As monetary policy decision makers in Kenya and Uganda meet this week, borrowers will be watching closely to see the likely direction that interest rates will take in the coming months.
The central bank Monetary Policy Committees (MPC) of both countries are expected to meet on Monday and Tuesday to set the Central Bank Rate (CBR). Ordinarily, commercial banks should use the CBR to benchmark the interest they charge customers.
Data shows the cost of borrowing in Kenya has hit a two-year low, at an average of 16.96 per cent as lenders continue to cut their rates, urged on by improving economic indicators.
Borrowers in Uganda are currently paying at least 24 per cent interest on loans while in Rwanda and Burundi they are paying an average of 20 per cent. Banks in Tanzania are charging at least 21 per cent interest on loans.
Latest inflation data for the two countries released this week show inflation rates rising for the three months ending in October.
In the last MPC meeting held at the beginning of October, Bank of Uganda left the CBR steady at 12 per cent, the same level as in September after increasing it from 11 per cent in August.
“We usually expect heavy corporate demand for dollars from September till December but this year has disappointed on that front. This could indicate that the economy is weaker than expected and could exert more influence on key fundamentals like inflation and interest rates in a bigger way than monetary policy,” said Abu Mayanja, an independent economist and financial analyst.
“The next CBR announcement will hardly affect interest rates because most banks still rely heavily on their cost of funding to price their loans. But yields on government paper will remain on the low end due to rising demand from offshore players,” said Patrick Mweheire, executive director of Stanbic Bank Uganda.
The Central Bank of Kenya in its last meeting held at the beginning of September, decided to leave the CBR at 8.5 per cent, a level that has been maintained since May this year after it effected a one percentage point cut from 9.5 per cent.
“The CBR is likely to remain at 8.5 per cent until next year, although some disappointment over the short rains and a modestly higher inflation profile suggest that the first rate hike may come in March 2014,” said Razia Khan, head of regional research, Africa at Standard Chartered Bank, in a research note.
Drop in inflation rates
The Uganda Bureau of Statistics and the Kenya National Bureau of Statistics last week reported that the inflation rate fell to 8.1 per cent and 7.6 per cent respectively. Uganda’s inflation rate stood at 3.6 per cent in June before prices of basics started rising more rapidly to hit 8.4 per cent in September.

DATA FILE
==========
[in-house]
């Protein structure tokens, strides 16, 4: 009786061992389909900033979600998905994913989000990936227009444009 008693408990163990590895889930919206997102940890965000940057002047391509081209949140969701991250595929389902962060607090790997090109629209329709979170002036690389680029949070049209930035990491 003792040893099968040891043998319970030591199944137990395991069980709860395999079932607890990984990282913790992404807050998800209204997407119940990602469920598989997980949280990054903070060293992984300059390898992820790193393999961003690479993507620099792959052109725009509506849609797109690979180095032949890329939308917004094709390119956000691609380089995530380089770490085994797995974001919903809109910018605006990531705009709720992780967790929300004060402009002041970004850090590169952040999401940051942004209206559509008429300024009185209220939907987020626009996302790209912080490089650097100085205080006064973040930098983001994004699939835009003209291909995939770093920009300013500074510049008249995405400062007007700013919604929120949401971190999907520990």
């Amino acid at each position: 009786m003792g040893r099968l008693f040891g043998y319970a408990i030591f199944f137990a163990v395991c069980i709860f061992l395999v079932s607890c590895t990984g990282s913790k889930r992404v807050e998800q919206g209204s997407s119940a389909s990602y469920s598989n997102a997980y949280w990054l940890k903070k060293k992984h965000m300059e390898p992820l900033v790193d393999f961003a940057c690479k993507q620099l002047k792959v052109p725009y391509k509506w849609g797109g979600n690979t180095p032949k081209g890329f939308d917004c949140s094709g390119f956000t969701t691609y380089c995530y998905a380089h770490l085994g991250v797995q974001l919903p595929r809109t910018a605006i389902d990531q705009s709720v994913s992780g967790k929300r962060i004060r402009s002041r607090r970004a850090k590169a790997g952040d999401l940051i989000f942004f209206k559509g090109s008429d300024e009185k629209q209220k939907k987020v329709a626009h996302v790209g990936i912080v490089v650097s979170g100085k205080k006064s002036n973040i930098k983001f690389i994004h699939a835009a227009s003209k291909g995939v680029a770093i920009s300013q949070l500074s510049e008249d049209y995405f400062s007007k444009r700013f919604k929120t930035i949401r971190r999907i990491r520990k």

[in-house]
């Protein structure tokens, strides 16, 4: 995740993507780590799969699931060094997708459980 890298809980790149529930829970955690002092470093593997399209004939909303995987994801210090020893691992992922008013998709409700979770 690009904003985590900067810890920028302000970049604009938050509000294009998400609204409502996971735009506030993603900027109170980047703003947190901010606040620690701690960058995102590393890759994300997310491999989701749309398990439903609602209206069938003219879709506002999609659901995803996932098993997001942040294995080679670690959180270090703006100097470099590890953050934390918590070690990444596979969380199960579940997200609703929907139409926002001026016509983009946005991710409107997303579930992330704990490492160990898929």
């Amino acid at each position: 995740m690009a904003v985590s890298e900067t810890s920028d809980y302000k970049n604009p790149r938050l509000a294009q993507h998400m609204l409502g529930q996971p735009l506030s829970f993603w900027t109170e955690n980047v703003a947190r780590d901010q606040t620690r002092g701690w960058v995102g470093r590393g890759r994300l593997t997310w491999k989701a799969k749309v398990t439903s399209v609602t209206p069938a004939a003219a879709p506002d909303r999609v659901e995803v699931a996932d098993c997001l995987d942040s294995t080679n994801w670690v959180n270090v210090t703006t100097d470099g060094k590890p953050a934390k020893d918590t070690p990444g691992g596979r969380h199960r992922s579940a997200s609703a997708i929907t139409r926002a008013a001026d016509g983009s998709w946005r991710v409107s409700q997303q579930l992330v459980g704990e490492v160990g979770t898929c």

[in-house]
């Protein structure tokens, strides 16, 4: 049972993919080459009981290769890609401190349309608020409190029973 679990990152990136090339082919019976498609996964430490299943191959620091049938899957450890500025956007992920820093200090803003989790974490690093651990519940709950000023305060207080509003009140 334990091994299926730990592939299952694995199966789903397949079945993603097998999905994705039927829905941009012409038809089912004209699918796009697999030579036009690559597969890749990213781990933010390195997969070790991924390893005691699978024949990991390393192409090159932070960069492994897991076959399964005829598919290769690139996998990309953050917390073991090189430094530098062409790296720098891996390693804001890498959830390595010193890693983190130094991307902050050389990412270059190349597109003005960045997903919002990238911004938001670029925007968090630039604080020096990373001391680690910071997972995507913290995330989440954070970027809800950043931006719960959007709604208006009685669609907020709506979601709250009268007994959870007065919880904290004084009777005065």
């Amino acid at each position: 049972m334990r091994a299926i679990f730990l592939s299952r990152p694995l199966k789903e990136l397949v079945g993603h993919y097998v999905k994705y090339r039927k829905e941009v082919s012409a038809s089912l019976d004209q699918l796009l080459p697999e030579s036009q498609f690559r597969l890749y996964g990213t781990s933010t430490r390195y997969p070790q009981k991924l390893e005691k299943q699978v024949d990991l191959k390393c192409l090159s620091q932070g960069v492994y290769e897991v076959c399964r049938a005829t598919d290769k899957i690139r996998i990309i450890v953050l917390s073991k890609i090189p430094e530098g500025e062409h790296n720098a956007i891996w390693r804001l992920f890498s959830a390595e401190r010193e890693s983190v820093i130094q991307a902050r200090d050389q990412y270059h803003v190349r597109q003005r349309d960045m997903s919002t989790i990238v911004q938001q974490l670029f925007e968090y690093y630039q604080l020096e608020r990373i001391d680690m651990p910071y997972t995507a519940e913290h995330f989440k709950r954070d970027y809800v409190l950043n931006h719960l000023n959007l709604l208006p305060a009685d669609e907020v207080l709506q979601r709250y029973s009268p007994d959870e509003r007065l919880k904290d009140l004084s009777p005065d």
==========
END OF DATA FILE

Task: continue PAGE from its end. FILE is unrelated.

On the other hand, in Kenya, prices of basics rose by 4.5 per cent in May but by September, the inflation rate hit 8.29 per cent after the government introduced VAT on previously exempt or zero-rated goods.
Kenya’s benchmark rate had remained at the 9.50 per cent level between January and the end of April and with an expected increase in food prices CBK could choose to maintain the same rate for now.
Uganda’s statistics agency said that core inflation — which does not track food and fuel price increases — decreased to 7.2 per cent last month from 7.4 per cent in September while the food crops inflation rate declined to 14.3 per cent from 16.2 per cent over the same period.
“Given that food prices have stabilised, we are likely to see a further reduction in the inflation rate. We are forecasting annual headline inflation for November to fall to 7.5 per cent while core inflation will decline to 6.8 per cent. The exchange rate will also enjoy some stability due to seasonal remittances from Ugandans living abroad and the resumption of aid flows coupled with limited movements in interest rates,” said Lawrence Bategeka, senior research fellow at the Economic Policy Research Centre.
BoU and the CBK regulators will be meeting at a time when the cost of living in all the East African countries, with the exception of Tanzania, has been on an upward trend. Rwanda reported an inflation rate of 5.1 per cent in September, a faster pace than the 4.04 per cent registered in August.
Tanzania’s inflation rate has however been on a consistent downward trend, falling from a high of 12.1 per cent in December last year to 6.1 per cent in September.
Additional reporting by Bernard Busuulwa